HEMEL: You'll hear agencies say, we're not valuing lives. I don't know. They kind of are. They're deciding how much it's worth it to spend in order to save a life.

HERSHER: And because climate change is global, they're thinking about lives all around the world for the first time. That's one reason the new social cost of carbon number is higher. But not every death is being counted equally. The EPA uses higher dollar amounts for deaths in higher-income countries and lower dollar amounts for deaths in lower-income countries. Or, as Paul Kelleher, a bioethicist at the University of Wisconsin, puts it...

PAUL KELLEHER: The badness of a death from climate change in India is treated as not as bad as exactly the same death if it happened at exactly the same time in the United States.

HERSHER: According to the EPA's calculations, one climate-related death in the U.S. has about as much value as nine deaths in India, or five deaths in Ukraine, or 55 deaths in Somalia. Vaibhav Chaturvedi is a climate economist at the Council on Energy, Environment and Water, an influential climate think tank in New Delhi, India.

VAIBHAV CHATURVEDI: Anybody in the developing world would kind of probably think in this kind of way. It is inherently inequitable to use this sort of approach.

HERSHER: Chaturvedi says the U.S. government should put the same value on every life, morally, but also logically, because America's greenhouse gas emissions endanger people everywhere, and especially in low-lying and low-income countries where people are more vulnerable to rising seas and extreme weather. Hemel, the law professor, agrees.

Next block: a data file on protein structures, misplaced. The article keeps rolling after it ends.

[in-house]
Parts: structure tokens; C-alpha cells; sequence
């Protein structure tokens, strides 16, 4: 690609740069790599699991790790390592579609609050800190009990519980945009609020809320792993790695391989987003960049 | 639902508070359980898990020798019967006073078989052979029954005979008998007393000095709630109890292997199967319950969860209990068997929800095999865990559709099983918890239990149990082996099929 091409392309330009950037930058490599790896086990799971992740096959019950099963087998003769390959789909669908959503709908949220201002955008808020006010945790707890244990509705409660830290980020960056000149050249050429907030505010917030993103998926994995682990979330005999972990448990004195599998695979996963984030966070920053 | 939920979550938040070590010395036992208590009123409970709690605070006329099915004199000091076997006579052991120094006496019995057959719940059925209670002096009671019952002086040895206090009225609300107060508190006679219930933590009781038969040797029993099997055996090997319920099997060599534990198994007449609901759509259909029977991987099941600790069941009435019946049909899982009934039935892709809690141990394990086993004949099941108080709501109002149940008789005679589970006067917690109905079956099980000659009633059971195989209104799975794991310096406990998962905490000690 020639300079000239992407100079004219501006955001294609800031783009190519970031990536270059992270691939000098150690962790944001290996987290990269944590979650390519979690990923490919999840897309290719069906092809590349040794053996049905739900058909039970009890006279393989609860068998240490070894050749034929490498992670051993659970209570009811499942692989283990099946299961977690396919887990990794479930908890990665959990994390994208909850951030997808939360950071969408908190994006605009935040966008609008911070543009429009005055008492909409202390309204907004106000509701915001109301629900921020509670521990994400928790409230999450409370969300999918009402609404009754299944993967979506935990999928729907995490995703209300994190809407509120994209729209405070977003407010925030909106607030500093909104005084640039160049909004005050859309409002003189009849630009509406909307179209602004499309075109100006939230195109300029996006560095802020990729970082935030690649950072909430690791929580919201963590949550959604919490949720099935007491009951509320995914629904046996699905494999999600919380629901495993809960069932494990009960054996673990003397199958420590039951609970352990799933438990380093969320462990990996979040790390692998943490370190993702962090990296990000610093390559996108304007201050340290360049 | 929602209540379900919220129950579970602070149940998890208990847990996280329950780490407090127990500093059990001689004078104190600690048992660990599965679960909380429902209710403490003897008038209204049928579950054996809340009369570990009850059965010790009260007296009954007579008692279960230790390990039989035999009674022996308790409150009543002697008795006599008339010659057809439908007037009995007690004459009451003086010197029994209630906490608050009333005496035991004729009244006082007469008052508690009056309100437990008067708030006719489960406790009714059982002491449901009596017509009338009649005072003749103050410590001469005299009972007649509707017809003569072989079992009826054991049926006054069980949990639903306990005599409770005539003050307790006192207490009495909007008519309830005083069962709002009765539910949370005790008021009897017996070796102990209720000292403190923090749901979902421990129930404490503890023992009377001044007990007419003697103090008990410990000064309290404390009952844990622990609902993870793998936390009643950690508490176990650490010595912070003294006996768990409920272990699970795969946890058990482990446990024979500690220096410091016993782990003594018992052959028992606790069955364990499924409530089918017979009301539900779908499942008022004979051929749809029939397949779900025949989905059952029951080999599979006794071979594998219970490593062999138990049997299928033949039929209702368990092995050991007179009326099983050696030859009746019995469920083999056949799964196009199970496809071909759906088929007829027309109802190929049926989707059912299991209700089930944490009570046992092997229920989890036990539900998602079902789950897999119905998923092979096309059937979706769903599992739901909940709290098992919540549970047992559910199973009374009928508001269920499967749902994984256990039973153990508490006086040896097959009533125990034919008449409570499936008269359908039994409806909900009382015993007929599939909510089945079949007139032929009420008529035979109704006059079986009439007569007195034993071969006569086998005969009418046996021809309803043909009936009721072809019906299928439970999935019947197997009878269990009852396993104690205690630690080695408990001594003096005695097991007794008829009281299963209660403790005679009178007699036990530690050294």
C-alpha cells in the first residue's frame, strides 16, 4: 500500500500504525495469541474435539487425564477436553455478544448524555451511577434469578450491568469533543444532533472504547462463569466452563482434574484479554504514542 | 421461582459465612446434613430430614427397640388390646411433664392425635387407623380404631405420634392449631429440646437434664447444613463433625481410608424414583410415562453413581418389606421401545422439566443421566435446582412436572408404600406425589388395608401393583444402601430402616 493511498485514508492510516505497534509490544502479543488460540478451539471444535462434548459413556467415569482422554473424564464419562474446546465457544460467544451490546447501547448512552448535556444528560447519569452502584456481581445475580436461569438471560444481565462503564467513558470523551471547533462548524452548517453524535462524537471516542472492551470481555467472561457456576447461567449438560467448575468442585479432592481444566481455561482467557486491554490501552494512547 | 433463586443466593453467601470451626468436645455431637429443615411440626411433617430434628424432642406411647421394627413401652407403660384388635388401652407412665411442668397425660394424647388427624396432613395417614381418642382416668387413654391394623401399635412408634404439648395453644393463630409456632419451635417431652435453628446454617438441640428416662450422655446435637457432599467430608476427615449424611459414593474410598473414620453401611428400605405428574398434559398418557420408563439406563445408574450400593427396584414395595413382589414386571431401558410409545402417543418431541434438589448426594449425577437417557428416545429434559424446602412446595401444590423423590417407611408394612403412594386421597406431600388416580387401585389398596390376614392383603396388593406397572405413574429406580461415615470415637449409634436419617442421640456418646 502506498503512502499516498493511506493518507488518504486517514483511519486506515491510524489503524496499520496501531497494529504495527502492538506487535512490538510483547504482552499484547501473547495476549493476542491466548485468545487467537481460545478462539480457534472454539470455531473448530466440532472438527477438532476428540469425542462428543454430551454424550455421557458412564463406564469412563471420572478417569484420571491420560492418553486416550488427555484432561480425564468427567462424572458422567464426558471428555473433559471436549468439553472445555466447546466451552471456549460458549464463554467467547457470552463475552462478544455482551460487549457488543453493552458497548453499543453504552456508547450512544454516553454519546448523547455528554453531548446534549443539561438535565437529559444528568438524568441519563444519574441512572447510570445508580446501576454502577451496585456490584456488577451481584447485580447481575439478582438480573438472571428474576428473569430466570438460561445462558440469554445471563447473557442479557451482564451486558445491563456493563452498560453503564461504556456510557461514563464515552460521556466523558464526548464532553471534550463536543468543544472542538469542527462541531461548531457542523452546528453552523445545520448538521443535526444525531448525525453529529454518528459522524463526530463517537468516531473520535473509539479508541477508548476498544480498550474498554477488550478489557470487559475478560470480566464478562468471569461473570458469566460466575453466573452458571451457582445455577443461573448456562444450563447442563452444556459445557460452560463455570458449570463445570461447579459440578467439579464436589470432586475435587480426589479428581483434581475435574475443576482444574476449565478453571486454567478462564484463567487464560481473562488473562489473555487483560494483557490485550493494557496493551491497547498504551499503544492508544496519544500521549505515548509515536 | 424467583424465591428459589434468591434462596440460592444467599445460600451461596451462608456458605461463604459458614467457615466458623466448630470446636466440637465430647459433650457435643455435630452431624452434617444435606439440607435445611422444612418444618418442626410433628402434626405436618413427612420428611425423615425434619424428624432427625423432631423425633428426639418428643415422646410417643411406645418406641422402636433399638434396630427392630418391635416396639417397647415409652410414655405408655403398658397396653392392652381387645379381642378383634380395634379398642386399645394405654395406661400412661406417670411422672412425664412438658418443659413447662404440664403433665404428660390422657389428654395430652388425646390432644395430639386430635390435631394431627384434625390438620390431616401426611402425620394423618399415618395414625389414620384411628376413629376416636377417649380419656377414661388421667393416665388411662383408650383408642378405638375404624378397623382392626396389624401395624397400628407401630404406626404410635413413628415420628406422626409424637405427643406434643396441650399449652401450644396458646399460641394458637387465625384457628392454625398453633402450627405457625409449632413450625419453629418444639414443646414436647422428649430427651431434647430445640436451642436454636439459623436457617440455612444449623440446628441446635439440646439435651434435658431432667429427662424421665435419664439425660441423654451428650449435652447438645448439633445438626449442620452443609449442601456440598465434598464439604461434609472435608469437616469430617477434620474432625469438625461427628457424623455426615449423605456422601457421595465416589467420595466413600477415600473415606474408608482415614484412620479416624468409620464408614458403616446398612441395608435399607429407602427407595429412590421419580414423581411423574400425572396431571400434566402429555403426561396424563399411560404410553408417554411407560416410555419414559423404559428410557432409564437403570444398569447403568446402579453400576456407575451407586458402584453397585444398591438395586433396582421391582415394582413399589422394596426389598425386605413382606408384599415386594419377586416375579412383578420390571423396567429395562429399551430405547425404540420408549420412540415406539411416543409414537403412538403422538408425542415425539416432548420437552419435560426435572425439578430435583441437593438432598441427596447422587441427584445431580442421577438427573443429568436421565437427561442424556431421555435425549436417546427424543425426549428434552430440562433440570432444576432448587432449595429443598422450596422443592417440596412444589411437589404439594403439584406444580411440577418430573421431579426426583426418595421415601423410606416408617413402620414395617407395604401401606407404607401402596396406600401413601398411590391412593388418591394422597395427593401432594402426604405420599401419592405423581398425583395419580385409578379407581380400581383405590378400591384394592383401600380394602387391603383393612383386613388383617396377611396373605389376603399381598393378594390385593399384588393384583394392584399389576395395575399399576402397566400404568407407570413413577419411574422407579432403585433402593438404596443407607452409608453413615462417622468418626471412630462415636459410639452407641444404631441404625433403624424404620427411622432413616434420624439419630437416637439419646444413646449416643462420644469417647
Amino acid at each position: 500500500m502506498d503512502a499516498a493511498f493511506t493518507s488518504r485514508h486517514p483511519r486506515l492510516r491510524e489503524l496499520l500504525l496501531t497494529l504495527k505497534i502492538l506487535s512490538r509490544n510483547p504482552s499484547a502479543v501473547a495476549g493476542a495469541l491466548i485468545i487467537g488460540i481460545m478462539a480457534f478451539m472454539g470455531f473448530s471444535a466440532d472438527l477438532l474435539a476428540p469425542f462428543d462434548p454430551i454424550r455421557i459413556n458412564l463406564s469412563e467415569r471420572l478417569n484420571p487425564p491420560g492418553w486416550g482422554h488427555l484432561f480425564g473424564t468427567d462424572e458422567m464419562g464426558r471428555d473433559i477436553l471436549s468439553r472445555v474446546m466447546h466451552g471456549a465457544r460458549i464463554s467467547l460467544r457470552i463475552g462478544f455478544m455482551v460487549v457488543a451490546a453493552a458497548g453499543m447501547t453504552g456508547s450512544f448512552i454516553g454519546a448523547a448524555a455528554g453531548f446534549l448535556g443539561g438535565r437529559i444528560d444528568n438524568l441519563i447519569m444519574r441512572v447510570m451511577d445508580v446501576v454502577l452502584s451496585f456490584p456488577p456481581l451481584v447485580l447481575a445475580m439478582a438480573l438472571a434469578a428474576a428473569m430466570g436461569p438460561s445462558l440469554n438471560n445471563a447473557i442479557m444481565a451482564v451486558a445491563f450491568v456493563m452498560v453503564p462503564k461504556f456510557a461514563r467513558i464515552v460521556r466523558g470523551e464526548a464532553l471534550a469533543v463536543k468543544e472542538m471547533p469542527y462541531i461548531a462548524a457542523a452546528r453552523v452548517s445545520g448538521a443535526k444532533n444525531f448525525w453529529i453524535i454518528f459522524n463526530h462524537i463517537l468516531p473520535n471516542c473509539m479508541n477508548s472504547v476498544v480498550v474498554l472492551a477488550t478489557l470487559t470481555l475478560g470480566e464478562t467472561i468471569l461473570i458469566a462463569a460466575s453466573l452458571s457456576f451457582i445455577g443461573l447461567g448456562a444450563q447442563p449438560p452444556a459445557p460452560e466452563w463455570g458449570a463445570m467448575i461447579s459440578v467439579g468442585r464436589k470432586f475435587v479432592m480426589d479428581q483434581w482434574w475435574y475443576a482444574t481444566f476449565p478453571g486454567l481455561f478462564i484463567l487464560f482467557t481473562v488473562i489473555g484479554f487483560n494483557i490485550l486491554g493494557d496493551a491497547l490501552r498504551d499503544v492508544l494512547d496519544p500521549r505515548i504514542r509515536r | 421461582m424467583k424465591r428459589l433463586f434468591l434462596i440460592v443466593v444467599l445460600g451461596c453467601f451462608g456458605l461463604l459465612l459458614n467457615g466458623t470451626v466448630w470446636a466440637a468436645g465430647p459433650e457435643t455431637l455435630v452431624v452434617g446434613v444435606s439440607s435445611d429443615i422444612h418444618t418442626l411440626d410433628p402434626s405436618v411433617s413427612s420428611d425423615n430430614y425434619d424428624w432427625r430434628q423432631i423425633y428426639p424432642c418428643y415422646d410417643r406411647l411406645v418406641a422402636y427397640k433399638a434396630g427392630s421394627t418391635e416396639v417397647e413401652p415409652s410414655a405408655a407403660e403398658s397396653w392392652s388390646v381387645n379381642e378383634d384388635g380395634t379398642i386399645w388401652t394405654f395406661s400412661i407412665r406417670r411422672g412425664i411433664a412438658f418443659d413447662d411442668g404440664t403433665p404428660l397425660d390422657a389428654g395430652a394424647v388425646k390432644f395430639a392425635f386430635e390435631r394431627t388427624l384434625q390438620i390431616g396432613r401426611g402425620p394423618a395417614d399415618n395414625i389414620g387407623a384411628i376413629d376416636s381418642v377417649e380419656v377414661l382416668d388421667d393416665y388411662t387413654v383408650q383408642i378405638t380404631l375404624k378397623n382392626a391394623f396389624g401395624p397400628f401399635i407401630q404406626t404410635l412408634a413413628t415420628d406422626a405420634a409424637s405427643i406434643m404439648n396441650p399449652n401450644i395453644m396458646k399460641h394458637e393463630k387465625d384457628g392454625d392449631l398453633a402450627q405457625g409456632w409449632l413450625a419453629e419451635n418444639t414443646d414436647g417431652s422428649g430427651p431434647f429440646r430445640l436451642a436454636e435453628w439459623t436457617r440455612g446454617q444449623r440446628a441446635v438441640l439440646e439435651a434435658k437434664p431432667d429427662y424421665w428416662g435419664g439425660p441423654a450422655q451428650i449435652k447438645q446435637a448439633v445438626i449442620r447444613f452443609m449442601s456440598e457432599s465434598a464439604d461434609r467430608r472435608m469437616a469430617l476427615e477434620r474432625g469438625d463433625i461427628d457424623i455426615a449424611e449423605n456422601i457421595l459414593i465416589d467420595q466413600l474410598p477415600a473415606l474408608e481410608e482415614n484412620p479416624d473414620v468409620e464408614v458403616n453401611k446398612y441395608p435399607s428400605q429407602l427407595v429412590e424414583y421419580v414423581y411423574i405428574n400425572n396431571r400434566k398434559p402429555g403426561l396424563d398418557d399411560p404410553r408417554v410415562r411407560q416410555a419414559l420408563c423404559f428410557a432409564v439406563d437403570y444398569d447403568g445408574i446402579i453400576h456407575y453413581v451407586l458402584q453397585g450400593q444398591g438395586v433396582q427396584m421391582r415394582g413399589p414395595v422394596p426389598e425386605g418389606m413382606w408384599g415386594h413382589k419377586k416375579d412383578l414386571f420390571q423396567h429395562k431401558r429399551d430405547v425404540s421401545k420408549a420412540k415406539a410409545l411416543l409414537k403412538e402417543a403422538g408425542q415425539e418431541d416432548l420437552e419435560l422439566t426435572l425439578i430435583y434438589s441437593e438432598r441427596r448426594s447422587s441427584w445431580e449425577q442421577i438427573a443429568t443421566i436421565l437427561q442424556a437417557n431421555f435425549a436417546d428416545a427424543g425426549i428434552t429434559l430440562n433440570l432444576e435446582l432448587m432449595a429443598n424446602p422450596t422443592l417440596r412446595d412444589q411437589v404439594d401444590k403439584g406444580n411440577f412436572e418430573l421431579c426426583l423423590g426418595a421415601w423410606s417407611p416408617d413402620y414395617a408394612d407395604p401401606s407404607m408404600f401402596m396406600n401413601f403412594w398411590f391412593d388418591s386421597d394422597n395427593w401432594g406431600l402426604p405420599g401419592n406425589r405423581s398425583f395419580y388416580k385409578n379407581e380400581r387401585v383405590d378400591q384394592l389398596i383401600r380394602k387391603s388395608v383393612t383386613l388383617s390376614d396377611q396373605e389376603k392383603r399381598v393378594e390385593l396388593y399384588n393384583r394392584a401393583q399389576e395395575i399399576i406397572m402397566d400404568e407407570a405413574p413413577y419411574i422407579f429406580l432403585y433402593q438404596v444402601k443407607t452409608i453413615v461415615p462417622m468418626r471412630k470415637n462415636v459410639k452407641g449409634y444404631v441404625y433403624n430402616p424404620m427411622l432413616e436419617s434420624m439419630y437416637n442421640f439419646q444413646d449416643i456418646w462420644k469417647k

HEMEL: I think we send a problematic message to Americans when we use a method for assigning values to lives outside the United States that ends up valuing light-skinned people from the Global North more than dark-skinned people from the Global South.

HERSHER: And there are practical implications as well. A recent study found that if the EPA assigned the same value to all lives, their newly proposed social cost of carbon would approximately double.

CHATURVEDI: That would mean the U.S. government will have to enhance the pace of action because now the cost of carbon would be much higher, the social cost will be much higher.

HERSHER: And the higher the social cost of carbon, Chaturvedi points out, the more incentive there is for the U.S. to reduce greenhouse gas emissions quickly, which would save more lives around the world. Kelleher is more blunt about the implications of the EPA's choice.

KELLEHER: Is a grave, moral mistake.

HERSHER: He says it's just not true that the lives of richer people are worth more.

KELLEHER: It's important to get it right because these are life and death decisions. Every molecule of carbon dioxide matters. Every ton of carbon dioxide matters. And so small changes in these dollar numbers - for example, the social cost of carbon - will make a big difference to who lives, who dies, how good their lives are, how bad their deaths are.

HERSHER: The EPA is accepting public comments on its proposed social costs of carbon until February 13.

Rebecca Hersher, NPR News.